sports psychologist & clinical psychology

OLYMPICS EXCITEMENT: EMILY MUST THINK POSITIVE

Newsday – Feb 14, 2006 – Patricia Kitchen – While plenty of understudies have gone on stage at the last minute, and countless business people have made that key presentation when the boss’ plane was late, few can know just what it’s like to be Emily Hughes right now:

One minute she’s not an Olympics contender. The next minute she is.

It’s a real lurch to go from backstage to center stage, said Duffy Spencer, a life coach and business consultant in Westbury. In a split second, she says, Emily assumed the status of top-level contender, and she now has to internalize that role — and fast.

How can she do that? Here’s the advice from performance and success coaches.

For starters, they said, it’s essential that she focus on the positive. Coaches say that a performance often reflects how the athlete has been thinking, so Emily needs to steer clear of the negative, such as the perception that she’s starting at a deficit because of her late arrival.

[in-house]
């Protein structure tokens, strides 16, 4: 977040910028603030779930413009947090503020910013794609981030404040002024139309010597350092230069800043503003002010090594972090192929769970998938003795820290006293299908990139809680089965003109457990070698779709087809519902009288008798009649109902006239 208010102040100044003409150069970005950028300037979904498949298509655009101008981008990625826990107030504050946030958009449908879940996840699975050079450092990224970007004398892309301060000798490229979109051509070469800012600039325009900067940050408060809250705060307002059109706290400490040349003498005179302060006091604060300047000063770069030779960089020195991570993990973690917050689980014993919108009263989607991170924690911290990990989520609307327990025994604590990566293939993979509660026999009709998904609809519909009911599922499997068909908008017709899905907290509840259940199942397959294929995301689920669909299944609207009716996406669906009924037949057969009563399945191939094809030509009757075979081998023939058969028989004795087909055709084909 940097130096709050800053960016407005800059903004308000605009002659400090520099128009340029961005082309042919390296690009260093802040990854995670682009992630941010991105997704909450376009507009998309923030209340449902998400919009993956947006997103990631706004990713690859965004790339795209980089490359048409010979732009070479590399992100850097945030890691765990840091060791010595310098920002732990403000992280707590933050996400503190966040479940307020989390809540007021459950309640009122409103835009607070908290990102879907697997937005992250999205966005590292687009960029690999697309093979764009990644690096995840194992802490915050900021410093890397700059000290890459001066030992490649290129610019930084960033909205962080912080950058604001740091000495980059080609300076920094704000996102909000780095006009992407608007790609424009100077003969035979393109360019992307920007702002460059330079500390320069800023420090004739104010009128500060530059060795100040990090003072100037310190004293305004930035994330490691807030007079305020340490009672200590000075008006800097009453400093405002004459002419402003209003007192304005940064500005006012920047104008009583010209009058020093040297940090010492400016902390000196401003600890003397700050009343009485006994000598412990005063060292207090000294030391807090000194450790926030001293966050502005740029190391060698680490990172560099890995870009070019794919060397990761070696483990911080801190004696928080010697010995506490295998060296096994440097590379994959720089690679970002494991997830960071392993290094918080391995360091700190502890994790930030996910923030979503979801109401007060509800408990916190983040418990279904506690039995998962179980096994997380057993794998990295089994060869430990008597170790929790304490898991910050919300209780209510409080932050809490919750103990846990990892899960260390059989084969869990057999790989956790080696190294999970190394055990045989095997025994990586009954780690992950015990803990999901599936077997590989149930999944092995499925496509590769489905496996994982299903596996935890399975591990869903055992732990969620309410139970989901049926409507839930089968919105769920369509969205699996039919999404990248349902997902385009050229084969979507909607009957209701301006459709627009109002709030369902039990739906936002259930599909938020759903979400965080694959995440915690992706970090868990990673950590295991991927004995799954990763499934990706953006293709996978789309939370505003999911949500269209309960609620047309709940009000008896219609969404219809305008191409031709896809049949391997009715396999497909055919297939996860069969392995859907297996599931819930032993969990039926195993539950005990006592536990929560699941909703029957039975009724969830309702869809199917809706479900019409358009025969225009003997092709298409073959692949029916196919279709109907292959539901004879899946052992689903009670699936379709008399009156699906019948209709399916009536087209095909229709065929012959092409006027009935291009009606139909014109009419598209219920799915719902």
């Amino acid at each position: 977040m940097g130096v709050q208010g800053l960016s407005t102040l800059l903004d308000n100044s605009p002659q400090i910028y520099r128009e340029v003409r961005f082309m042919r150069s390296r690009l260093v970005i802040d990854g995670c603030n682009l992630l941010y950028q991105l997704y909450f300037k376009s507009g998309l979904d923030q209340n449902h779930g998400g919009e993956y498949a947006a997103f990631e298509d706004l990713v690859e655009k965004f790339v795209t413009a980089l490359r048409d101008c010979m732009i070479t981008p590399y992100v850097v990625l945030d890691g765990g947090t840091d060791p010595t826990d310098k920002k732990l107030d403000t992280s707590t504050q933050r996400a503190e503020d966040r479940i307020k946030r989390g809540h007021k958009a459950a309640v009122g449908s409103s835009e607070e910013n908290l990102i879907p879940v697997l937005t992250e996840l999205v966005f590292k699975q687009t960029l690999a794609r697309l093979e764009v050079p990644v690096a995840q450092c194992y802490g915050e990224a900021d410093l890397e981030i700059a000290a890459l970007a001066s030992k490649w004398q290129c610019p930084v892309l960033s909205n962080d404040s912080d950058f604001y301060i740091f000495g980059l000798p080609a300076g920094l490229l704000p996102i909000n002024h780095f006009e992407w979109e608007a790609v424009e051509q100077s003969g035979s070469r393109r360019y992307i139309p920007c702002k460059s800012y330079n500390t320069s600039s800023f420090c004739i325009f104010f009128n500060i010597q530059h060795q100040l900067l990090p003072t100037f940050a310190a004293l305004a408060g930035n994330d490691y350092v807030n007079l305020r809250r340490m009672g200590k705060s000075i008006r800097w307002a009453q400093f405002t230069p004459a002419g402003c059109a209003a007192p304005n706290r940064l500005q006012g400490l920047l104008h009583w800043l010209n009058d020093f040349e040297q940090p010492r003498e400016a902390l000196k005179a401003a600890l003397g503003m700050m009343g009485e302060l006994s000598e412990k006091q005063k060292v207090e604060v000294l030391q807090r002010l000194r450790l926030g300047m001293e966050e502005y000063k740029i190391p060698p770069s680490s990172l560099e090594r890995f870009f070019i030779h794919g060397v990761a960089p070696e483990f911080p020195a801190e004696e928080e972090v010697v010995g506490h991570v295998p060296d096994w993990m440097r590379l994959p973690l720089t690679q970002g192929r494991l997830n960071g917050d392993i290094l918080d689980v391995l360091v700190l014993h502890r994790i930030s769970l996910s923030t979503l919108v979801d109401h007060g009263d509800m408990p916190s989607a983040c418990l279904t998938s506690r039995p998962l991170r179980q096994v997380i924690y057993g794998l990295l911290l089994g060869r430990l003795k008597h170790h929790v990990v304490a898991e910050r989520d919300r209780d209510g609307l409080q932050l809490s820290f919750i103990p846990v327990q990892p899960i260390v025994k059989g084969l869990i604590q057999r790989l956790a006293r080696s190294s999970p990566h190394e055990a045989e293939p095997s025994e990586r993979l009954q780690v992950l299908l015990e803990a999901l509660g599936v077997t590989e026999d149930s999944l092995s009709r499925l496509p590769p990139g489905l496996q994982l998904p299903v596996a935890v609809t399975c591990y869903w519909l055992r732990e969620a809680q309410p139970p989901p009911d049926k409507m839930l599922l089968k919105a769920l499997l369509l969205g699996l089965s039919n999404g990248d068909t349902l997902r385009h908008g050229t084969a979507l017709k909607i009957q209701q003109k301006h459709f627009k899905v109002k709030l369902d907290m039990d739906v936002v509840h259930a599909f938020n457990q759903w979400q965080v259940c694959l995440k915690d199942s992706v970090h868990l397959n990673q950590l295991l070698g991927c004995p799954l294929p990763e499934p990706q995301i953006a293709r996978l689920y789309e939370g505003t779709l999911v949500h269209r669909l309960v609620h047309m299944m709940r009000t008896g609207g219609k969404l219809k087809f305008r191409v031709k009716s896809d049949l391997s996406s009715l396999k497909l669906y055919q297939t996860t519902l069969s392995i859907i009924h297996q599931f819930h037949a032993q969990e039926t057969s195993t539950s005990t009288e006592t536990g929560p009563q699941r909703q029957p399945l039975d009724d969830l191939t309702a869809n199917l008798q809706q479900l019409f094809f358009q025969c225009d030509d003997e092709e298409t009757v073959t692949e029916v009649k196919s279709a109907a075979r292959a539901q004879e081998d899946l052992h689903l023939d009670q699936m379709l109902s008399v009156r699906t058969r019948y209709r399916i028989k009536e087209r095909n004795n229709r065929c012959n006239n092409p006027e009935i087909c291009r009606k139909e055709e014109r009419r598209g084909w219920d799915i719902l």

James Loehr, performance psychologist and chief executive of the Human Performance Institute in Orlando, Fla., said he would counsel her to aim in a direction of excitement, adventure, even gratitude to Michelle Kwan for knowing when to step aside — those, as well as thoughts that reflect the positive element of “going in fresh.”

Laura Berman Fortgang, a life coach in Verona, N.J., would help her “go within” to focus on what she can control, not what she can’t. That would rule out the anticipation of judges’ reactions, comparisons to her sister Sarah and media reports.

Psychologically, Emily is coming from the perfect place, said John Murray, a performance psychologist in Palm Beach. That’s because since Jan. 27, the day her potential spot on the Olympic roster was given to Michelle Kwan, she hasn’t been under any “negative pressure” as a result of being in the spotlight. Now that pressure will begin, and he said the key for Emily is to go in with an attitude of excitement. “It’s hard to be tense,” he said, “when you’re having fun.”

Dr. John F. Murray is a sports psychologist and clinical psychologist providing sports psychology and counseling services based in Palm Beach, Florida.

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